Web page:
So, I’ve been using gedit this whole time
This is my coming out. I’m 31. I’ve been programming since I was 16, but all this time, I’ve never learned how to use a “proper” text editor.
It’s probably because as a teenager, I grew up with Windows 98, and on that platform, back then, command-line tools were very much second-class citizens. In university, I was introduced to Linux and somehow, over the years, I became hooked. I spent a total of 11 years in university, and over that course, I probably wrote over 400K lines of code. Most of it on Linux, and most of it using a text editor called gedit.
It’s the GNOME text editor. Its noteworthy features are syntax highlighting, and the ability to have multiple tabs open at once. It’s a fairly shitty text editor. It will freeze up if you try to open a text file more than a few hundred kilobytes, or with lines that are too long for it to properly digest. If you were to think of emacs as a sushi meal prepared by an experienced chef, then you could think of gedit as a microwaved bowl of ramen with a half cup of sriracha sauce dumped on it. I had the ramen right here at home, no cash on hand, and well, I was hungry.
I think the problem is, in university, there was never any class that was really about teaching us how to use properly and efficiently use tools. I learned about programming languages, operating systems, compiler design, and all those wonderful things, but all this time, I was never given the opportunity to sit down and think about the tools I was using. The craftsmanship of programming, so to speak. I started using gedit because it was the default on the Linux distro my university ran at the time. I stuck with it because of habit.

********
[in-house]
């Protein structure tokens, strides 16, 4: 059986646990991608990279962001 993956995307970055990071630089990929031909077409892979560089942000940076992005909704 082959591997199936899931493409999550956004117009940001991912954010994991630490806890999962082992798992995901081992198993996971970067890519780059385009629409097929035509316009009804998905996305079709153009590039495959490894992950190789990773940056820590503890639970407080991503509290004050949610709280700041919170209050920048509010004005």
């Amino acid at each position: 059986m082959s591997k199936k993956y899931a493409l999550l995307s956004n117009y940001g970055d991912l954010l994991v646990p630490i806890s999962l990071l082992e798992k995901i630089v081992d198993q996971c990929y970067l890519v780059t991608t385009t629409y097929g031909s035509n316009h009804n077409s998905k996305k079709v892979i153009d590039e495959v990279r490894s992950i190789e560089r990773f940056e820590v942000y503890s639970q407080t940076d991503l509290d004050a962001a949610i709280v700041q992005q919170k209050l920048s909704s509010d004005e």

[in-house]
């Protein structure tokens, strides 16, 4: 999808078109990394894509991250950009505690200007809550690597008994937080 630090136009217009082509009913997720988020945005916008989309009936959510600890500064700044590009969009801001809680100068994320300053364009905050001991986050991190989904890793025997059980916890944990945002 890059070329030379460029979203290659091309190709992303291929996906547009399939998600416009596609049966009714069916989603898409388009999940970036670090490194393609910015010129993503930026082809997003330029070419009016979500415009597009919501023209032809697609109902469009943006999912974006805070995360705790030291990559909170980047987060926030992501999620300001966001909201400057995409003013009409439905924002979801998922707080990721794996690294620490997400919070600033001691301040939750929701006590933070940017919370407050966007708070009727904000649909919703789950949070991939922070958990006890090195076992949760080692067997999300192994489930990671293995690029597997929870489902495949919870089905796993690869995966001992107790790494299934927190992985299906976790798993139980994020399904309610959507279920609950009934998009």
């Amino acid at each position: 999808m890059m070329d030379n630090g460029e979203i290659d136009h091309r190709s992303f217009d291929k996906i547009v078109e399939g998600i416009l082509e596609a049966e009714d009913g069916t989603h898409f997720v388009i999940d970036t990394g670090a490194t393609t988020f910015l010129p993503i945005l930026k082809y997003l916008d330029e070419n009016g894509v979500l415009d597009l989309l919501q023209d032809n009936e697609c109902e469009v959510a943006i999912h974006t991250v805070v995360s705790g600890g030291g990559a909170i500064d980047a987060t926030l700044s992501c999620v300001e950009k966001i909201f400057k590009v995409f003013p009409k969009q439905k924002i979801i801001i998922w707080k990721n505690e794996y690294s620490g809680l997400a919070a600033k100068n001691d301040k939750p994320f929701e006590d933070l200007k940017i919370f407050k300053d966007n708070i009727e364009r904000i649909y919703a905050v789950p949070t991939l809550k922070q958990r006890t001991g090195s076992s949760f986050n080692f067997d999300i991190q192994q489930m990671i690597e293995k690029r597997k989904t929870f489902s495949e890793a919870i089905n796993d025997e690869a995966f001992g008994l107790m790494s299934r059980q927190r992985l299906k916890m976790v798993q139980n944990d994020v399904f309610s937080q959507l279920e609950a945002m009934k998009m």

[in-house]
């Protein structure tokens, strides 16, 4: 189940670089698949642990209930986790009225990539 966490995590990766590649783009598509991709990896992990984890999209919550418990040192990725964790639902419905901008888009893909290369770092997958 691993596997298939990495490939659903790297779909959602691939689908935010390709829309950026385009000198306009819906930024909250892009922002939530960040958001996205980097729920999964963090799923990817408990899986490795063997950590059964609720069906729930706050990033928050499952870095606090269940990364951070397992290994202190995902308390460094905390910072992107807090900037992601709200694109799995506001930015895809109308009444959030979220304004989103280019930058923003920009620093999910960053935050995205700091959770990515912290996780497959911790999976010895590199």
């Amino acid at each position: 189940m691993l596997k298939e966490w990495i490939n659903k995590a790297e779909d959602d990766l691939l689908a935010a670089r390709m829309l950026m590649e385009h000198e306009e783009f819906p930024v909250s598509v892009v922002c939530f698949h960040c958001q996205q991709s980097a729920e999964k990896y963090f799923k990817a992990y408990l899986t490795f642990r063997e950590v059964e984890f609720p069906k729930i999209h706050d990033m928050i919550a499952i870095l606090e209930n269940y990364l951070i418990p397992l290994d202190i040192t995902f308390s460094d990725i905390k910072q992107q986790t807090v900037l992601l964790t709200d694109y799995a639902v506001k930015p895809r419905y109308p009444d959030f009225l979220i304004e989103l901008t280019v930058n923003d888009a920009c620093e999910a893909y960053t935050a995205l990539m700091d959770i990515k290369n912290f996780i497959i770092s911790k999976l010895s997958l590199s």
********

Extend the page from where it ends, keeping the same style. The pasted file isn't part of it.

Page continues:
During my undergrad, we were given assignments with tight deadlines. We worked our asses off. Some semesters, I remember having as much as 40 hours of homework per week. Needless to say, there was a lot of pressure. Pressure to get things done quickly Given tight assignment deadlines, I didn’t really feel like spending 10 or 20 hours familiarizing myself with vi or emacs, or dealing with people who would tell me to go RTFM (Read the Fucking Manual). I went with gedit because it was intuitive and comfortable, as shitty as it was.
At my current workplace, we run MacOS, and well, while there is a port of gedit (not even kidding), it’s a fairly miserable experience. The MacOS port of gedit is like one of those freak creatures in a horror movie that begs you to pkill -9 it. Not knowing where to run, I started using the GitHub atom editor. It’s alright, but like gedit, it has its annoying quirks.
I’m 31, and I can’t help but want to take a step back. I don’t know how to use vim, but I think I’d like to learn. I can appreciate that a lot of thought was put into its design. It’s not a gimmicky gadget, it’s a powerful tool: a programmer’s text editor. I’m trying to convince myself that the time investment is worth it. At the very least, I can appreciate that vim is much more cross-platform, and stable across time, than any other text editor I’ve ever put up with.